While many Indians may not have heard of David Fincher, he does have a cult following here. One of his most famous movies is Se7en (1995) featuring the all-star cast of Morgan Freeman, Brad Pitt, Kevin Spacey and Gwyneth Paltrow.
In the climax Pitt is presented a box with the severed head of his pregnant wife (Paltrow) by Spacey. This is staple fare from Fincher. In Fight Club (1999), the hero sucks the nipples of a male friend and in the climax blows part of his face with a gun to smile for a happy ending.
In Gone Girl (2014), Rosamund Pike (who shot to fame in the 2002 James Bond film Die Another Day) shoves a bottle in her private parts to present evidence for a fake rape and then seduces Neil Patrick Harris only to kill him by slashing his throat and claim that fake rape.
In The Girl With the Dragon Tattoo (2011), there’s a gruesome rape scene of the heroine and she takes her revenge on her tormentor by tying him up and raping him with a dildo and making a video out of it to blackmail him.
It’s not as if Fincher is a B-Grade director but one of the most influential and artistic Hollywood directors today. As of writing this article three of his films were in the IMDb Top 250. (Fight Club—10th, Se7en—27th and Gone Girl—170th). His movies which made it to the same list after release but fell out since are: The Curious Case of Benjamin Button (2008), The Girl With the Dragon Tattoo, Facebook story The Social Network (2010) and Zodiac (2007). Quite a collection one must say!
But there’s no way India would ever produce a Fincher. Most of his movies are heavily censored here and his refusal to drop the rape scene in The Girl With the Dragon Tattoo led to it being banned in India. (That time we had a Congress government so there was hardly any outrage over the ban)
Even if we try to go maybe 10% of what Fincher attempts, then all hell breaks loose in the censor board and many conservative groups in the country. The latest example is Udta Punjab, which is much ado about nothing.
Udta Punjab shows the grim reality of the drug situation in Punjab. It lays bare the system that involves politicians and cops. What is wrong in showing that reality? The drug situation is discussed openly by all and sundry.
Op-eds and articles are written and even Congress Vice President Rahul Gandhi publicly claimed that 7 out of 10 Punjabi youth have a drug problem way back in 2012.
So what’s the problem if it is shown in the film?
Here’s the paradox. If Udta Punjab shows reality, then you can’t ban it. If it doesn’t show reality, then well… isn’t the film world fiction in the first place? And yet we got news of 89 cuts being proposed which came down to 13 which finally came down to 1 at the insistence of the Bombay High Court.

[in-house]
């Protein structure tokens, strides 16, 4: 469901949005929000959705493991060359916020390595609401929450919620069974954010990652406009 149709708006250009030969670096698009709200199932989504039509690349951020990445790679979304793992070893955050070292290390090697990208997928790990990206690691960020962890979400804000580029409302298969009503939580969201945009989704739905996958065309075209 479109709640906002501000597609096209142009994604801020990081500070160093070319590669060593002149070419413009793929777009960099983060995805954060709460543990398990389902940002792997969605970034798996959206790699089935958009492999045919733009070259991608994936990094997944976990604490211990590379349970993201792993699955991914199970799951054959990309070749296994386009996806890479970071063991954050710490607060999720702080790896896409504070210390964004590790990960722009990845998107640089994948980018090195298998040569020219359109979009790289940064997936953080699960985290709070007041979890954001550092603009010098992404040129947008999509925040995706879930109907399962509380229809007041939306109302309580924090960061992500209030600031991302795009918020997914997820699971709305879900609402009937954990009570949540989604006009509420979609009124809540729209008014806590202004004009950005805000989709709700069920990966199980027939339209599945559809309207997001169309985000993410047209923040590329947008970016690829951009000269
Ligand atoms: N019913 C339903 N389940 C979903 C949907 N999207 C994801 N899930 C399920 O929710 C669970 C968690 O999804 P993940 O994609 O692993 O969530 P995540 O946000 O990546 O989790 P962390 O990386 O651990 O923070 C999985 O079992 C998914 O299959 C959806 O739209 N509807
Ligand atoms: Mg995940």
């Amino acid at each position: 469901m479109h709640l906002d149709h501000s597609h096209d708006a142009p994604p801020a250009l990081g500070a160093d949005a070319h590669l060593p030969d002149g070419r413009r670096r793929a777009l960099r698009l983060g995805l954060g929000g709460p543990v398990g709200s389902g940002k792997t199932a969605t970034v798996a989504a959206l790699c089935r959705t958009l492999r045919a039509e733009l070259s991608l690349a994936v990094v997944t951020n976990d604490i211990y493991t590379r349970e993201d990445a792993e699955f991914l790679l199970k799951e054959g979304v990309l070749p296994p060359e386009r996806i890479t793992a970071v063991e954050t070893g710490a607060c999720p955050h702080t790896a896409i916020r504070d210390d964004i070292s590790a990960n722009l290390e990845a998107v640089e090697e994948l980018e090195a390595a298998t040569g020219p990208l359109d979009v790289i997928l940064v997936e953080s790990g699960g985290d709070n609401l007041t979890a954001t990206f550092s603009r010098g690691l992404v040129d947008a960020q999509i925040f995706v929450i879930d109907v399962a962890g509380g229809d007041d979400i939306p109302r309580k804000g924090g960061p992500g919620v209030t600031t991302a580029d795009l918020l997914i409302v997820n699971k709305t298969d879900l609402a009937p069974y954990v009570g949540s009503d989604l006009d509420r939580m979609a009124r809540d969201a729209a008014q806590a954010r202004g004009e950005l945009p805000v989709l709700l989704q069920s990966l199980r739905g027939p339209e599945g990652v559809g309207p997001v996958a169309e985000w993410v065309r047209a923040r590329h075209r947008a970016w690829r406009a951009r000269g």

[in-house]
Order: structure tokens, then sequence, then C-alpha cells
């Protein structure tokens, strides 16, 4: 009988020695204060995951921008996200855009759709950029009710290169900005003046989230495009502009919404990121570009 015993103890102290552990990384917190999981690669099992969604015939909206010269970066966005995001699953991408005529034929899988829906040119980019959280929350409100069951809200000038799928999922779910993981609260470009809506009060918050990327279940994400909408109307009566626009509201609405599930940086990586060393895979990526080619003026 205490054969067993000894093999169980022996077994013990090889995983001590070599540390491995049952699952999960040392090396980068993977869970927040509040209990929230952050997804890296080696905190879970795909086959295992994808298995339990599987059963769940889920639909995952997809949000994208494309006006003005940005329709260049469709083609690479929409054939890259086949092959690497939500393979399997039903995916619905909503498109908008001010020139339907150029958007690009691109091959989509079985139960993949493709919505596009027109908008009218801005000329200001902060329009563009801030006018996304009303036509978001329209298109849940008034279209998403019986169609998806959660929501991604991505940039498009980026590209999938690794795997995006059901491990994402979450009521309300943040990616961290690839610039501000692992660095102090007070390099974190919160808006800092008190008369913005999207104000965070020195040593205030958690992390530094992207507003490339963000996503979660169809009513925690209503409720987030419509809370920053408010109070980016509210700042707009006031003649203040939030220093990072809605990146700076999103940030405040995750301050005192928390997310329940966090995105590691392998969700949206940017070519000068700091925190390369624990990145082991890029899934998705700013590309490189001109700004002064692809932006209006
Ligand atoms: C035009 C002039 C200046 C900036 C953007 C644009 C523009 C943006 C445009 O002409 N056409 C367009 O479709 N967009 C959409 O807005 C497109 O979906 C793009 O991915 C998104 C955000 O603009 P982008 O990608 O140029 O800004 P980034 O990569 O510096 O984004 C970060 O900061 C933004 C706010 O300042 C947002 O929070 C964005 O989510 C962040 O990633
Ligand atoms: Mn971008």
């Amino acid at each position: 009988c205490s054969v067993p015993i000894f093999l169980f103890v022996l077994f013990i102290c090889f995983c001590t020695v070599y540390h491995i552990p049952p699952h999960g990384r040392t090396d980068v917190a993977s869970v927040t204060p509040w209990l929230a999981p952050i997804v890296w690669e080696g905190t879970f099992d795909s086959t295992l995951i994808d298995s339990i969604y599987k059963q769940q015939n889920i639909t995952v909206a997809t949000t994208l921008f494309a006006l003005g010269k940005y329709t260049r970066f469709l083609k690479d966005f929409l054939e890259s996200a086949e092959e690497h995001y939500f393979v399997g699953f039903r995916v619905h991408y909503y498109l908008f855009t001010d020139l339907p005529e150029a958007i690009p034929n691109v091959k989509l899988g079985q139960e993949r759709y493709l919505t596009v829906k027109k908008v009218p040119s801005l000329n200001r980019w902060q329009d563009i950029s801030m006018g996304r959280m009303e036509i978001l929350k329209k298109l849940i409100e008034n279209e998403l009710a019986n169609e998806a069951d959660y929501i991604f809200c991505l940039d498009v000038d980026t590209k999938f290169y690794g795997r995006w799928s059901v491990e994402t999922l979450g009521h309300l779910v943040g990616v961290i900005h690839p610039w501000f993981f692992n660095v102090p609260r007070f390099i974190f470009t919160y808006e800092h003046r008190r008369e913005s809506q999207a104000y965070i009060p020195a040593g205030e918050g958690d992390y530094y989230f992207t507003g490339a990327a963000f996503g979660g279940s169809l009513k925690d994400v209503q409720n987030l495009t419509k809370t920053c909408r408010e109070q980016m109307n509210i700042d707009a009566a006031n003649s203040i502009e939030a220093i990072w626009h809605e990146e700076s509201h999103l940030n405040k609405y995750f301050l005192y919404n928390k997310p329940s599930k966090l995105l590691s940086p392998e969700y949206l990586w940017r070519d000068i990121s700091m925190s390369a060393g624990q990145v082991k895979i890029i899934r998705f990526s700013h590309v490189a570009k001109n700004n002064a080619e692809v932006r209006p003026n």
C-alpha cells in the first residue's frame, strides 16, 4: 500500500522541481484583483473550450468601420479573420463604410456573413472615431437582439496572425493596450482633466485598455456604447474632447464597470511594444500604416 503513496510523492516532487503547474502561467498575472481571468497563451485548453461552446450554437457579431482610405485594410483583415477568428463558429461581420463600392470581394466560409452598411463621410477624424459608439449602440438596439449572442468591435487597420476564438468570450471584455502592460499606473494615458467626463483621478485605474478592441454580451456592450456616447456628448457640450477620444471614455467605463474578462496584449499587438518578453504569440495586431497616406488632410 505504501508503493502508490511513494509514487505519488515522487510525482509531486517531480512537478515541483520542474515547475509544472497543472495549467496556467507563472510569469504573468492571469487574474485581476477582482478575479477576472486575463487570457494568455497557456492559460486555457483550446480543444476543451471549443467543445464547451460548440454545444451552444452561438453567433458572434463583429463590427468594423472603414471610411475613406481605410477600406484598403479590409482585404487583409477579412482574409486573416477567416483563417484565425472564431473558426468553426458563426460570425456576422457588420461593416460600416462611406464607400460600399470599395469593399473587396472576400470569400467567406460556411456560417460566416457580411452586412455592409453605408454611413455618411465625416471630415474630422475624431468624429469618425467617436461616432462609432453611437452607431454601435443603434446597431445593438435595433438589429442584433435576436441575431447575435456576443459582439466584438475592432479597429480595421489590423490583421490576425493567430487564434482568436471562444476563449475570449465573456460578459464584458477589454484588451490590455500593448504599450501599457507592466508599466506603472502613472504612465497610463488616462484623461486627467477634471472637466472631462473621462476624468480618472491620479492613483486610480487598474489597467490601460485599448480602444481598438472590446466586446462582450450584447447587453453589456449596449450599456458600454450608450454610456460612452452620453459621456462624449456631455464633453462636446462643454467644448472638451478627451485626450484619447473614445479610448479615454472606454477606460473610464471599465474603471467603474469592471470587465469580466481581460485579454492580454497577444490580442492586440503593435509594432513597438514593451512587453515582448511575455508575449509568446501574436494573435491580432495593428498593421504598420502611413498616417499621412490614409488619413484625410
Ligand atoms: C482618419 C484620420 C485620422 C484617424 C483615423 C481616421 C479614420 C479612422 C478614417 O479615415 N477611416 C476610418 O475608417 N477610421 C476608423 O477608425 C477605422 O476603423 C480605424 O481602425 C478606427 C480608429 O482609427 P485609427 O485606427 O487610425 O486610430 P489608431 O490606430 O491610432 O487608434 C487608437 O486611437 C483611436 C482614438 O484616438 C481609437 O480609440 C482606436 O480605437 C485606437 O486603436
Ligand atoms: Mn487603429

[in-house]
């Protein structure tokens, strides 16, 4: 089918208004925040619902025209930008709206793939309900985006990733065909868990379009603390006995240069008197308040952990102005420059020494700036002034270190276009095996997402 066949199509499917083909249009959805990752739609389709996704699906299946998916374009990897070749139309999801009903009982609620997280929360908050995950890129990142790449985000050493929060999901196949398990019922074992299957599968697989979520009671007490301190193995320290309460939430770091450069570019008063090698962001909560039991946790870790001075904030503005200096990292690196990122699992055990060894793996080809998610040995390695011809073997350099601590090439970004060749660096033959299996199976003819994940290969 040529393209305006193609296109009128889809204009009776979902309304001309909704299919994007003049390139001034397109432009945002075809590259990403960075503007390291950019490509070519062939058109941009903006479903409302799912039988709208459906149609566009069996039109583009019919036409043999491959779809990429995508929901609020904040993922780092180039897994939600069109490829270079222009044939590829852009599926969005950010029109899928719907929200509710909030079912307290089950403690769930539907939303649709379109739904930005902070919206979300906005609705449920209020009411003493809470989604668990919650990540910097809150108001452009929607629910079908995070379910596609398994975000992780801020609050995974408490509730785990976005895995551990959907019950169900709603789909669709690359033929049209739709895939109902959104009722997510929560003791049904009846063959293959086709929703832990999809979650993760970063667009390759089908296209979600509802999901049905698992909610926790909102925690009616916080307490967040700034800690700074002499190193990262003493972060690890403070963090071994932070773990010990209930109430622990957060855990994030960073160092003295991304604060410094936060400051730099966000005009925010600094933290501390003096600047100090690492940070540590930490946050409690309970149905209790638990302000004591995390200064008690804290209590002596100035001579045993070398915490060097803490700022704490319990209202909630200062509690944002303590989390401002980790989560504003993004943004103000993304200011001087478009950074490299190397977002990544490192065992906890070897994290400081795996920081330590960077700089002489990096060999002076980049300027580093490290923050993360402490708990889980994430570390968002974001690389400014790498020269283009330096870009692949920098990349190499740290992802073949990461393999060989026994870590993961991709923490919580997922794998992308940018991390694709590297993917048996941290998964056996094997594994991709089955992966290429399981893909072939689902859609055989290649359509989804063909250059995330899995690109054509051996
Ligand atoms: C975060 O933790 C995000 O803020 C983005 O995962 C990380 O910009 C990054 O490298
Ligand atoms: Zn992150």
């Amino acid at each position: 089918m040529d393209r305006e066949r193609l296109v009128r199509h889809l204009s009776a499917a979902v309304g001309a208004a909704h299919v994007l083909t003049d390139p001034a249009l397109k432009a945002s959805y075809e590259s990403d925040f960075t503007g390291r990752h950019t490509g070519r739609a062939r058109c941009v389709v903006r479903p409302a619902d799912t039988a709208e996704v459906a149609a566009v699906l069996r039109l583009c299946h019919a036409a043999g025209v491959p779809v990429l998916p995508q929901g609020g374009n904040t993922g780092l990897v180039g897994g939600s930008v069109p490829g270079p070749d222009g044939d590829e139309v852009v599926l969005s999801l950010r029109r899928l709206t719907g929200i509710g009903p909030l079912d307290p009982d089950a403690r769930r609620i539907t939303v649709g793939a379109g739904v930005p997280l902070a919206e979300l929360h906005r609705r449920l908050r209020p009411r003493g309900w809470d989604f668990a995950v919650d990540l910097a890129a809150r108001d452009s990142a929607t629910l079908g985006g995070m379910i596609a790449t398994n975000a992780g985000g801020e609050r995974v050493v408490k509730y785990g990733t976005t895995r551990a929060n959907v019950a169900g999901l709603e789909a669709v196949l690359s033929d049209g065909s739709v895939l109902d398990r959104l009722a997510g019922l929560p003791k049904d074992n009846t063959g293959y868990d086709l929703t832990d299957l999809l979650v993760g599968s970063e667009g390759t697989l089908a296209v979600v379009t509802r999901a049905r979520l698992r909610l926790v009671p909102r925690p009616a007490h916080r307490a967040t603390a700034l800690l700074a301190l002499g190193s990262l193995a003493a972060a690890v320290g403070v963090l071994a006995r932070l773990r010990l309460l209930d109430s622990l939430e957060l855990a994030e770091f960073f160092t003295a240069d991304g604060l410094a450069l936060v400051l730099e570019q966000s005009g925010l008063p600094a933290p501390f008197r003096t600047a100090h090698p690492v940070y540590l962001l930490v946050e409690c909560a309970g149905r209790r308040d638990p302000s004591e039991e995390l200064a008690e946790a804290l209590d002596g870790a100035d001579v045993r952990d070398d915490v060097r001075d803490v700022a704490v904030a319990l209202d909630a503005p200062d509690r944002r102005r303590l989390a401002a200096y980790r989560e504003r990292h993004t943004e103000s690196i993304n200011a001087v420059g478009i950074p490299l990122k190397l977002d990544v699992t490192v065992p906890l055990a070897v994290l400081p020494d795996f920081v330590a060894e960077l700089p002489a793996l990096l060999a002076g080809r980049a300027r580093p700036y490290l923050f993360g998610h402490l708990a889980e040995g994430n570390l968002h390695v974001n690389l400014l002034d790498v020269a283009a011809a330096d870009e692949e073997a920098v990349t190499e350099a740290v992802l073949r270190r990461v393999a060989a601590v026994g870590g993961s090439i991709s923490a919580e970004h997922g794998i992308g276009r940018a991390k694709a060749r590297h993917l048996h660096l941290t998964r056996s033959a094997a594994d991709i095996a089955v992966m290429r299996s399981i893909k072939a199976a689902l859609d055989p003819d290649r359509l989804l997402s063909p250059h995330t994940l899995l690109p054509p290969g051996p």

Many Punjabi songs glorify drugs and the youth them idolize there. Udta Punjab on the contrary shows how a pop star ending up going bust due to drug abuse. What’s the problem with that?
The message of Udta Punjab is loud and clear: Drugs are bad and they have to be eradicated. But still all and sundry were offended. In the above mentioned films, the bad girl gets away in Gone Girl and the killer is never caught in Zodiac.
In Udta Punjab, everybody gets their comeuppance.
Udta Punjab is also full of swear words, but again that is the reality of the country. Indians swear so frequently that many words have lost all meaning. They abound even in schools and colleges.
Why be hypocritical and ban them in just movies? Our Censor Board still carries a banned list. Hollywood started doing away with its banned list in the 1930s and here we are still holding on to it in the 2010s.
Look who’s associated with the film: Bollywood stars Kareena Kapoor, Shahid Kapoor, Alia Bhatt and Punjabi star Diljit Dosanjh; saas-bahu queen Ekta Kapoor and avant-garde directors Anurag Kashyap and Vikramaditya Motwane.
This is not some B-grade team attempting sleaze. Pahlaj Nihalani himself came out with some sleazy and double entendre films of his time and he probably wants us to be stuck in the rut. But then all censor boards before him have been like that. Why blame just Nihalani?
The censor board was set up in the 1950s under the Prime Ministership of Jawaharlal Nehru when we were a virtual pseudo-Communist State. In 2016 we are in a new India where the exposure to sex and violence on the Internet is ten times greater than what Bollywood shows.
Censoring and banning makes absolutely no sense because all those things are there everywhere.
India aspires to be a superpower. There is focus to do that on the military and science front. But you also have to give full freedom on the science and culture front. I am in no way saying that just bold films are the answer to this, but an aspiring country has to give full freedom to all its artists, writers and filmmakers.
I am not referring to the fake #AwardWapsi campaign, but true freedom to operate, ideate and create.
Udta Punjab may be nothing by Hollywood standards, but it pushes the envelope as far as Bollywood standards are concerned. We need many many more Udta Punjabs to be taken seriously as a film industry but mainly to mature as a society.
The Bombay High Court by pushing Udta Punjab with just one cut has made a landmark decision and now one is sure that many Indian filmmakers will start ideating projects that will be far more ambitious than Udta Punjab.